Mike Ditka called Walter Payton the greatest football player he's ever seen. For many of us, especially in Chicago, he was indeed just that. Not only is Payton beloved in the city, but also admired by the NFL as the league named the Man of the Year award after the late great.
As a sports town, Chicago celebrates the achievements of their athletes. This city has a rich history of sports stars and you can make a pretty good case that Payton was most beloved and admired, even more so than Michael Jordan. Payton is sacred in Chicago. He embodied (and still does) the soul of the city.
What made Payton special was not only his punishing running style and the way he played the game. He was also good to the fans. As a star among stars, he was an accessible athlete who often stopped to interact with fans. It was how he treated everyone that made people adore him. It was the reason why so many have the feeling of personally knowing him. If you talk to people from Chicago, they will have their own personal story to share of their encounter with Payton.
When reading the excerpt from Jeff Pearlman's biography of Walter Payton, "Sweetness", I admit that I wasn't going to read it with an open mind, more like a skeptical one. After reading the excerpt, I was disturbed, shocked and upset. These recent claims are the total opposite of what I have grown to know about one of my childhood idols. He was a clean cut family man and a good role model. He was different than other athletes as they have so often abused their privileges and have gone on to live troubled lives. Payton, everyone thought, was above that.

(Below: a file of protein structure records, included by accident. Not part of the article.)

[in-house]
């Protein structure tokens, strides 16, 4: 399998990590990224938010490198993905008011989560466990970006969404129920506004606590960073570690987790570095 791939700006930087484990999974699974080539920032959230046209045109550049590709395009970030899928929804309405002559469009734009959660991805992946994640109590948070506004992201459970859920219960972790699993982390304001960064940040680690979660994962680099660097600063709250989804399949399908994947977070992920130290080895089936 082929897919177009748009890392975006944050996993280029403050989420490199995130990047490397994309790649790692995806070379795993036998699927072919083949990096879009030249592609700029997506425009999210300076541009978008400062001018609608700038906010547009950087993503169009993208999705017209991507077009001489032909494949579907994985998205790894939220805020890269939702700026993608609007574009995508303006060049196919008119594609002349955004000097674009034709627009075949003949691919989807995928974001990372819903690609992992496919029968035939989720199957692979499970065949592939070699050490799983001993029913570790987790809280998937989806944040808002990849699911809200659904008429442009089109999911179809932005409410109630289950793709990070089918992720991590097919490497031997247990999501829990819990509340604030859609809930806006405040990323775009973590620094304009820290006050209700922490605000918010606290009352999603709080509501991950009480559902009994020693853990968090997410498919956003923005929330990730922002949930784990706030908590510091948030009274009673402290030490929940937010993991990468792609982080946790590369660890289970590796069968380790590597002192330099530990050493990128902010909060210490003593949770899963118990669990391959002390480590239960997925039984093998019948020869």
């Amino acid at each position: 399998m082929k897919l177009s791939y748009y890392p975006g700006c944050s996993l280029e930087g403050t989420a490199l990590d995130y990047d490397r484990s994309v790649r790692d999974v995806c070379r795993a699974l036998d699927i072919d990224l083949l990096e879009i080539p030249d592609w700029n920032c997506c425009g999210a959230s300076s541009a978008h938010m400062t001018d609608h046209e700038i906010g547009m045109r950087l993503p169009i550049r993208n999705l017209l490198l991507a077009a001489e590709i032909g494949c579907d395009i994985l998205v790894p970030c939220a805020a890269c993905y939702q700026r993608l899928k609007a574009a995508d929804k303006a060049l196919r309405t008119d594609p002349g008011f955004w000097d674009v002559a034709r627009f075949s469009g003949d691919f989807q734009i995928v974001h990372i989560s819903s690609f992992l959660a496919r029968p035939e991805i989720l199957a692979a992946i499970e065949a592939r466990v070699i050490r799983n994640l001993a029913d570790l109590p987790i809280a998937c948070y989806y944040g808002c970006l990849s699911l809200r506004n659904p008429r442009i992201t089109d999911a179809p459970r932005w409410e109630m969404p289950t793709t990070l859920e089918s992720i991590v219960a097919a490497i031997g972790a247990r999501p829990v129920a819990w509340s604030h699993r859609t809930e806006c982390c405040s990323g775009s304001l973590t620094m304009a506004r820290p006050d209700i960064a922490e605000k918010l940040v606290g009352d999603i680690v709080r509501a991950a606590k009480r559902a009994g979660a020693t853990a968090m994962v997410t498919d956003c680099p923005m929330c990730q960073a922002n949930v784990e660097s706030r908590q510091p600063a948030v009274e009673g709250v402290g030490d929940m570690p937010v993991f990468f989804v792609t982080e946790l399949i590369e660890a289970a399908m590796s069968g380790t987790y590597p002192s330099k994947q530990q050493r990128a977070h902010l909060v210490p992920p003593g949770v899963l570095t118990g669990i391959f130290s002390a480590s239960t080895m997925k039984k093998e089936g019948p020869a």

After taking some time to think about what I just read, I don't think I will ever understand the motive of writing this book other than profit. Some people want their personal and private lives to remain personal and private. I'm sure Walter wanted the same.
I will admit that the excerpt does humanize Payton. While I still maintain the book should have never been written and Pearlman should have minded his own business, the excerpt tells a story of a man trying to find his own happiness, something we all struggle with, after retiring from the game.
As for Pearlman's reason for writing this book, he explains that he was motivated by wanting to uncover Payton's introspectivness. Hmmm... okay. If that's the case, maybe the profits of this book should be donated to cancer research. I've read all of Payton's books and they've been inspiring. The books told stories of positivity and persevering through the challenges of life. Pearlman's book sheds a new light on the dark and lonely side of Payton's life.